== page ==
The directors use the folk-lore of King Vikramaditya and Betaal and loosely base the template of their film on the concept of ‘BETAAL PACHISE’, where the ‘vampire’ spins stories and asks the king questions based on morality and ethics of the characters involved. [What should have this character done? Was the decision right?] Here, it’s a cocky-cop against a wily-fox of a gangster and it’s the gangster’s Betaal that talks of stories in his life and the characters involved in those stories and the perspective of morality that folks not belonging to the under-world – especially the cops – use in judging them; mainly, the character of Vikramaditya infused in R. Madhavan’s cop-character.

The film begins with a fantastic introduction of Madhavan’s Vikram, an ‘encounter-specialist’ who not only does encounters as a ‘job’ but also takes pride in it, acts cocky and gives the explanations of a ‘Chitragupt’, keeping track of people who did ‘what’ in their lives and who deserve ‘what’! Continue reading

Oscar Predix for the year in film 2017

Posted in Refugee, the good with tags , , , , on December 30, 2017 by abzee

In under a week’s time, on the 5th day of the 2018 new year, the Academy of Motion Picture Arts and Sciences will open its polls to their members for nominations across a range of categories for the year in film 2017. On the 12th of January, the polls will close… and almost a fortnight later on the 23rd of January, the nominees for the 90th Academy Awards will be announced. The actual Oscar ceremony takes place this time on the 4th of March, giving the nominees well over a month’s time to lobby for themselves.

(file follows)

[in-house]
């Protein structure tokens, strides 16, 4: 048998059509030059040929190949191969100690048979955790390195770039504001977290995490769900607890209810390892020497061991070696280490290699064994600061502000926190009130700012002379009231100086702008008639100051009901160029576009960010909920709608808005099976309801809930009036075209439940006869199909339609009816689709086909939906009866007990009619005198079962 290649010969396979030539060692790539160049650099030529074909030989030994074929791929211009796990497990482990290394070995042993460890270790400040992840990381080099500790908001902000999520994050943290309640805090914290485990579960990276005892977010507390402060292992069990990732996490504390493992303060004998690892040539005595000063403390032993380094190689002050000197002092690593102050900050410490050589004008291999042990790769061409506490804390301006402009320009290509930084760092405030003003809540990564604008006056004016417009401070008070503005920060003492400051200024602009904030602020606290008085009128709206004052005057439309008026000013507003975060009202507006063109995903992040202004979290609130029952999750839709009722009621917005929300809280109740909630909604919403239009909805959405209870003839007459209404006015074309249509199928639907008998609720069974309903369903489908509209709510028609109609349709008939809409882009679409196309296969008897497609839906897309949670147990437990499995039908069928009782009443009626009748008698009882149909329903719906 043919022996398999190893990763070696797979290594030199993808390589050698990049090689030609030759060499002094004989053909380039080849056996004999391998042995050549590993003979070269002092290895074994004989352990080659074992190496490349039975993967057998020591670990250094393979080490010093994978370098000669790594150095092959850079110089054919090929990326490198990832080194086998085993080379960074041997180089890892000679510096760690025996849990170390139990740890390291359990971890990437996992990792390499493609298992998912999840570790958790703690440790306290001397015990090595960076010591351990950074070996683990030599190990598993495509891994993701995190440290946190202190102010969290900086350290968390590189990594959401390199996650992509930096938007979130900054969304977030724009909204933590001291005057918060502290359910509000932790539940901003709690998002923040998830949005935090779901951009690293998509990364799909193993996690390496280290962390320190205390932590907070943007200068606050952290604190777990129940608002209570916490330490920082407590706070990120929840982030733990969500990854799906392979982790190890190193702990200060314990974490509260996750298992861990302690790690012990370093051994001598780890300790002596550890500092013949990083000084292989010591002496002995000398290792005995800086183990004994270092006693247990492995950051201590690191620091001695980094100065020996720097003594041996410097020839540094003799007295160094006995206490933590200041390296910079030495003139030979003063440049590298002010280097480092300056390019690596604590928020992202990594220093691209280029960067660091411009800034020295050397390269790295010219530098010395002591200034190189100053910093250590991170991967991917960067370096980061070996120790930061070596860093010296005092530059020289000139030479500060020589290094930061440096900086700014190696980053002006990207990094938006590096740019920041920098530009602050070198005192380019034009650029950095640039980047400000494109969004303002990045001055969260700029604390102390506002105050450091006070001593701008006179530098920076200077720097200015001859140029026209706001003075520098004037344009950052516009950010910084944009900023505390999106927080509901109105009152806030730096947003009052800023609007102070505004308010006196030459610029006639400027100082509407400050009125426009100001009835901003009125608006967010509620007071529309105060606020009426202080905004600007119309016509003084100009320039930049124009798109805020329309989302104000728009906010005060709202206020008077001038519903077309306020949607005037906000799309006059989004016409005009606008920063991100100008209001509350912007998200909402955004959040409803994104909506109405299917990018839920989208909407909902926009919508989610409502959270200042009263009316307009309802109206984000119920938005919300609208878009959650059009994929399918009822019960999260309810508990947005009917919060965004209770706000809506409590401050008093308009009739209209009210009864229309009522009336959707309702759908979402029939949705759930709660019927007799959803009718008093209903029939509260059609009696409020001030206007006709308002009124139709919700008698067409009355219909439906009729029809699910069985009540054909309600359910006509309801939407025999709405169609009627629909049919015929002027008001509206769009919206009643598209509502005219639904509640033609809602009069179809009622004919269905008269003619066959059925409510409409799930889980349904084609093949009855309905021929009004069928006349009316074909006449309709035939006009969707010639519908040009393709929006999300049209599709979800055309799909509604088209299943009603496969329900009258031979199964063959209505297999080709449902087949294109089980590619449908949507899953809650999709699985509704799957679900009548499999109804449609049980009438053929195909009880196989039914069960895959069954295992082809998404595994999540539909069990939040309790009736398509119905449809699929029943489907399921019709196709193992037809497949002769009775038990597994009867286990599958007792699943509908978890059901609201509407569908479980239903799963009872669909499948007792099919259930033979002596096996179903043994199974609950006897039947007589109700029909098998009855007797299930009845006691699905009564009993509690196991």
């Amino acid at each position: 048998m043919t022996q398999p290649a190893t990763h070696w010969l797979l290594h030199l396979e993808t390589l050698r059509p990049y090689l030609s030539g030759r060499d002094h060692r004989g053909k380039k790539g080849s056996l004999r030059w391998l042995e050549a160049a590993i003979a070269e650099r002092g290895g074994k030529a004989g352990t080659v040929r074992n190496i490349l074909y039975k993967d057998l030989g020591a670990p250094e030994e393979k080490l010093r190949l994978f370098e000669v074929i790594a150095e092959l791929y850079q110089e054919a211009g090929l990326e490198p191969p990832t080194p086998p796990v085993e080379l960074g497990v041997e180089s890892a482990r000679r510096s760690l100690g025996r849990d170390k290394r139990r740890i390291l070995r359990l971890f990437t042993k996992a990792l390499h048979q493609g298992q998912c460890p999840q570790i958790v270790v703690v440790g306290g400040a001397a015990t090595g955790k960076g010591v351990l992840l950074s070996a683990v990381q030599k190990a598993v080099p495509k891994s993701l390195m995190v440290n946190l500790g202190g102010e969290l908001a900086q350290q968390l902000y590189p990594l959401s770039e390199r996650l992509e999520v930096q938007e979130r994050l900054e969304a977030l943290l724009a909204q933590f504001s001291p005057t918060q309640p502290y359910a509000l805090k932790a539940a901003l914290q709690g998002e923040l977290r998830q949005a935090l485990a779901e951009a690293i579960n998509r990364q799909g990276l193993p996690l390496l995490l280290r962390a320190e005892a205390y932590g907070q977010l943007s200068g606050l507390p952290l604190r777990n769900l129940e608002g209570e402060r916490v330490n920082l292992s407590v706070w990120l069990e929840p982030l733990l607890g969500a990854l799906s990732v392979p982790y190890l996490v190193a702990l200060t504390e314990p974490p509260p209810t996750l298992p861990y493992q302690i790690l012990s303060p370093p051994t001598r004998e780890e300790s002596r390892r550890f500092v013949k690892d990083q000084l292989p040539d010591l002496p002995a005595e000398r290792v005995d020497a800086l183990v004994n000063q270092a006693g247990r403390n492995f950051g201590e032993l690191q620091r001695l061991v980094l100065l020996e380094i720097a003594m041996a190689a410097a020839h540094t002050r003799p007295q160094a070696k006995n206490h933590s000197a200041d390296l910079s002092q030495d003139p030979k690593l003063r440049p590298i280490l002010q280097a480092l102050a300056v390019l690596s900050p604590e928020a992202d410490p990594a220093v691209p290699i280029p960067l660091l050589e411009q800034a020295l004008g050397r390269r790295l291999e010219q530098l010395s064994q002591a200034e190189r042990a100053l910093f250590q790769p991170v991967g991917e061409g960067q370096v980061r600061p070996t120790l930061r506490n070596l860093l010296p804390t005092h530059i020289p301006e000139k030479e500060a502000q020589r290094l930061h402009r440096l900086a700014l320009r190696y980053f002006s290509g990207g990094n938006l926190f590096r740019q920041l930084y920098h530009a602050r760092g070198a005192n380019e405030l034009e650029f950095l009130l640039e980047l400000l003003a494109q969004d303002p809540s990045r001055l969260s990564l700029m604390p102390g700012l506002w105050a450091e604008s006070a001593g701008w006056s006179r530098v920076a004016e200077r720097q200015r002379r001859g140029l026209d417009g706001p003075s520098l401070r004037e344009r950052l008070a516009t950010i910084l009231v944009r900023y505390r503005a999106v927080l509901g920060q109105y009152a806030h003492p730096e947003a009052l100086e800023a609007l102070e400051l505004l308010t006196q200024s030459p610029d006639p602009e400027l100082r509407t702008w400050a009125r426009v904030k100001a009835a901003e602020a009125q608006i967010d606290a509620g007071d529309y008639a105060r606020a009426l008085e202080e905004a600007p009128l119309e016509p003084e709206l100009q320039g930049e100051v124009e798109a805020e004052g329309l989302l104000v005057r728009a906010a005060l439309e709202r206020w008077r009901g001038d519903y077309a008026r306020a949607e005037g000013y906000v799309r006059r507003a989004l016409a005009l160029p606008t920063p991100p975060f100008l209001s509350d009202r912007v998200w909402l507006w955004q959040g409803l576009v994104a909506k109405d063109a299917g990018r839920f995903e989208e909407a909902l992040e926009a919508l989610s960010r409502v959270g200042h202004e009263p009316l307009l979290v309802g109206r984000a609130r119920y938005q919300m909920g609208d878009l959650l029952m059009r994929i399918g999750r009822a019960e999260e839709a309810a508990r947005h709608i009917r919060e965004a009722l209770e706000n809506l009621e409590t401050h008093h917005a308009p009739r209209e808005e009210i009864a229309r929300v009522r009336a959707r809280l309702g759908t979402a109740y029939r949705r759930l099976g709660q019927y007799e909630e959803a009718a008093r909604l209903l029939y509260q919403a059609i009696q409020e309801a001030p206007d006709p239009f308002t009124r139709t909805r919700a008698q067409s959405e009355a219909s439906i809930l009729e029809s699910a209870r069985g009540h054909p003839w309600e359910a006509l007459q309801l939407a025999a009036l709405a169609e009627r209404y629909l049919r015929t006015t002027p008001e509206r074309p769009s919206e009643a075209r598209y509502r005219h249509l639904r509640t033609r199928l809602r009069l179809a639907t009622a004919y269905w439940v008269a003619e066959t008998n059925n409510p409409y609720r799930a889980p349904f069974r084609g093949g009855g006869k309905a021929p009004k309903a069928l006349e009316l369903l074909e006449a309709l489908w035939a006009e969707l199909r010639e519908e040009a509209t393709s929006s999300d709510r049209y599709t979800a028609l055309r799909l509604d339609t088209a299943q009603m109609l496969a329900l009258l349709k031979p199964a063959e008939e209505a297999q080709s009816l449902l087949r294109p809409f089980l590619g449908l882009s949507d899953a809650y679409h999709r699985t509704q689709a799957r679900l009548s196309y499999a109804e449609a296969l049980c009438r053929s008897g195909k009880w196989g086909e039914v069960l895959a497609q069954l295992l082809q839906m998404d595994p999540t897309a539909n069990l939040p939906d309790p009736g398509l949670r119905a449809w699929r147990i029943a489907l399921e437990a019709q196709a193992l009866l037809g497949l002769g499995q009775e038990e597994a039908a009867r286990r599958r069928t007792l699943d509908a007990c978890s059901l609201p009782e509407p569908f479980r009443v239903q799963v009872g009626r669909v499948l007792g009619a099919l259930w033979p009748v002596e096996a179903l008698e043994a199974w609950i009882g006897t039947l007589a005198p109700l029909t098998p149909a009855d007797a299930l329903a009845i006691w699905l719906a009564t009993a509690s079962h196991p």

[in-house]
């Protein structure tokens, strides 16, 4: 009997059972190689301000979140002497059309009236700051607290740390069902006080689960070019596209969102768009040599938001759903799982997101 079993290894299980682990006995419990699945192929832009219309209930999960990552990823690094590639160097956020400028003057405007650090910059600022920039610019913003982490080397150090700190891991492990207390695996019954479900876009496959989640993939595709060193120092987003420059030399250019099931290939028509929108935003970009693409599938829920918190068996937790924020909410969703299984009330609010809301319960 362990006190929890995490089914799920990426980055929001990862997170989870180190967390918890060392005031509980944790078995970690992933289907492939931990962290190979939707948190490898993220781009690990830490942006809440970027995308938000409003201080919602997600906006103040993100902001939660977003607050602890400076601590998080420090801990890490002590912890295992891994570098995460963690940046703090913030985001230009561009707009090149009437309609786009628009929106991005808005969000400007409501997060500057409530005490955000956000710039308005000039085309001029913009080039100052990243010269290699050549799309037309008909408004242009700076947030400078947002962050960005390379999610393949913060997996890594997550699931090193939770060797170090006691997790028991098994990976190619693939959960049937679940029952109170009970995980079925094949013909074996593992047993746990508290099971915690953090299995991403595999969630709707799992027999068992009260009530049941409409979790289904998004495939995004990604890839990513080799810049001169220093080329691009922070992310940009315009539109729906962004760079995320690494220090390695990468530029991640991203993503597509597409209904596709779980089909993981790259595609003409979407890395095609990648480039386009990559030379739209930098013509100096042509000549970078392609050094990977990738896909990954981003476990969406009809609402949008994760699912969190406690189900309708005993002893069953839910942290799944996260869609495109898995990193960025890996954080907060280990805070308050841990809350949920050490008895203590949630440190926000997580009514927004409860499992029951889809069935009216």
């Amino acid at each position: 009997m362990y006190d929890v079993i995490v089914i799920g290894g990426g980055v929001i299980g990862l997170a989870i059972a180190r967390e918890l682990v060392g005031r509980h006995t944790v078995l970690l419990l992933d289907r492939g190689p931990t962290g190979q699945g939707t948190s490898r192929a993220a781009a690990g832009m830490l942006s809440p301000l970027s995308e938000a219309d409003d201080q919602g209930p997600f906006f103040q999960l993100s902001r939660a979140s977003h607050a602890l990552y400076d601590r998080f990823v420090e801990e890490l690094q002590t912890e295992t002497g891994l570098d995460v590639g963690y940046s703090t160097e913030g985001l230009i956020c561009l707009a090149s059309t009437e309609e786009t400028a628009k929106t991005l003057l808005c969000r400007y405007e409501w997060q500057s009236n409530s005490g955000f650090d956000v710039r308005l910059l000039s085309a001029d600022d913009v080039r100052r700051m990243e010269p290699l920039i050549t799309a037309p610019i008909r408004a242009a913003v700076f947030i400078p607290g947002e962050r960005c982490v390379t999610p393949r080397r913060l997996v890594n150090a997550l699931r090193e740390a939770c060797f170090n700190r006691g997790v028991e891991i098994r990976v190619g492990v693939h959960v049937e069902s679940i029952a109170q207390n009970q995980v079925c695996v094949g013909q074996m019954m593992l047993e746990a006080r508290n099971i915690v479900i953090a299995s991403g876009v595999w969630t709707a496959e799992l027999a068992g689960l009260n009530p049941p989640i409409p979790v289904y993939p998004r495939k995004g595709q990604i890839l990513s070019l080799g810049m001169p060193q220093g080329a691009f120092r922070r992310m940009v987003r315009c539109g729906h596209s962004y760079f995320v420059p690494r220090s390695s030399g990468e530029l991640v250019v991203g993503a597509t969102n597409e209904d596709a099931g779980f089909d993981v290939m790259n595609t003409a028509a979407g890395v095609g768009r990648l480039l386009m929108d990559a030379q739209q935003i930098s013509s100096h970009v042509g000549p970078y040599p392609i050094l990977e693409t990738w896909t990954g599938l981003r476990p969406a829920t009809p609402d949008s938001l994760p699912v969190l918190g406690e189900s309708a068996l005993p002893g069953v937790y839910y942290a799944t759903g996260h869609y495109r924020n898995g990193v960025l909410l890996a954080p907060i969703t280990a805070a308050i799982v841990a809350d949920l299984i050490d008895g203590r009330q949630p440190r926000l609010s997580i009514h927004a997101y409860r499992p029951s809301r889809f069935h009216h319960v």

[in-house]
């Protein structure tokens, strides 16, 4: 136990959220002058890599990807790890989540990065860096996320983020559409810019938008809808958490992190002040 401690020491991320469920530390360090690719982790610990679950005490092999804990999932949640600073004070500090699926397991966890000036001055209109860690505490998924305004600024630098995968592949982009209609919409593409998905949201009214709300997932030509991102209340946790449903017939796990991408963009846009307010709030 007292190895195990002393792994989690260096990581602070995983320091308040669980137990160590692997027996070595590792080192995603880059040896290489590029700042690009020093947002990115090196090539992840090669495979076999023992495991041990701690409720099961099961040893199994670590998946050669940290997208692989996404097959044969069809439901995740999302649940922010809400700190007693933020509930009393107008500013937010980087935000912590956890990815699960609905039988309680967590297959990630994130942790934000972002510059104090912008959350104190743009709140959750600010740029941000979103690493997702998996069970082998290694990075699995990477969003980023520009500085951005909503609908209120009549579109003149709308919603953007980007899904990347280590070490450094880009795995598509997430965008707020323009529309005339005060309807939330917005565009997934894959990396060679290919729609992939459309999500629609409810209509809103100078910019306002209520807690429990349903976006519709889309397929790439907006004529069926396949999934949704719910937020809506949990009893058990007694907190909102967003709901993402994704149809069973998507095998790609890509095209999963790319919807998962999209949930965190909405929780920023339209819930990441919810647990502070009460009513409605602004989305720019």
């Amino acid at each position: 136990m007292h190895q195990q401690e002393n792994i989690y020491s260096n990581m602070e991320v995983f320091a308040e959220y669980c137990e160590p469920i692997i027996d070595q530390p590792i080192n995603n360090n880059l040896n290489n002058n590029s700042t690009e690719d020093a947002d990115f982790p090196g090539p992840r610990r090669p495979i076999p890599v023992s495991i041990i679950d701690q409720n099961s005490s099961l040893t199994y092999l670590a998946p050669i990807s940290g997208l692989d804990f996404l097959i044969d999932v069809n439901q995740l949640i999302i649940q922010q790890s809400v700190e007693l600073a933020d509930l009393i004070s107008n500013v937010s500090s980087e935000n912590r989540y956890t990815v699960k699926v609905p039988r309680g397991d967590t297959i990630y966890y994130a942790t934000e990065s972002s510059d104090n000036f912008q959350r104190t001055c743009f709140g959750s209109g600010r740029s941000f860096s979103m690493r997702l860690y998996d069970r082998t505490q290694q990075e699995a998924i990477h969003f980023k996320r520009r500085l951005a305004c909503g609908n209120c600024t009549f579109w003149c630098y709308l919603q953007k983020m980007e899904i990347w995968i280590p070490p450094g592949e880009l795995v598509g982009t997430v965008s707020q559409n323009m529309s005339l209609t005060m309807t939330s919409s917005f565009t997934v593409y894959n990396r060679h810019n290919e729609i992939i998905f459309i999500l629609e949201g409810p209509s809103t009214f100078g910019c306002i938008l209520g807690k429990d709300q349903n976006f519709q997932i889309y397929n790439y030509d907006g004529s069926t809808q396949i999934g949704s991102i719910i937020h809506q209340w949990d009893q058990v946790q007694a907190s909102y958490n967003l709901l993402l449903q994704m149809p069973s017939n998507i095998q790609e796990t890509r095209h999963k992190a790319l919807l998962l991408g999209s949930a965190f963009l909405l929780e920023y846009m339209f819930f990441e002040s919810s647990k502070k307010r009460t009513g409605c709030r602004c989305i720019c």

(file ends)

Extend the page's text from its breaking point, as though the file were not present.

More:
The precursor season is all but over. Most of the critics’ bodies have made their preferences known, and now only the Golden Globes, BAFTA and Guilds remain to seal the races for the films in contention. This year has been unravelling of sorts for Hollywood, and international cinema. With Harvey Weinstein’s precipitous fall from grace, followed in quick succession by so many other players right up till Kevin Spacey… the social juggernaut that was the #MeToo movement… the Academy this time around will find itself not merely voting for their preferences, but their leanings. Coming so soon after the Academy having to combat the #OscarsSoWhite charge, and the controversial win handed to Casey Affleck last year, the 90th Oscars promise to be psychosocially charged. Here then are my predictions, the earliest in recent memory, for the 90th Academy Awards. These predictions have been arrived at by studying the overall trend of films in the precursor season, the support garnered from various critics’ bodies and a certain old-fashioned hunch. Even then, given the year that it has been, we might as well see a film like All The Money In The World make a late surge if only to laud it for replacing Kevin Spacey with Christopher Plummer barely weeks before release and successfully carrying out a reshoot and post-production to meet the original release deadline. That’s the kind of directorial feat which may find artistic respect and social resonance given the year that we have had. Nevertheless, here goes-

DUNKIRK Warner Bros. Pictures
GET OUT Universal Pictures
LADY BIRD A24 and Focus Features
THE POST 20th Century Fox and Universal Pcitures

If the Academy nominates 6 films, then the film that gets in will be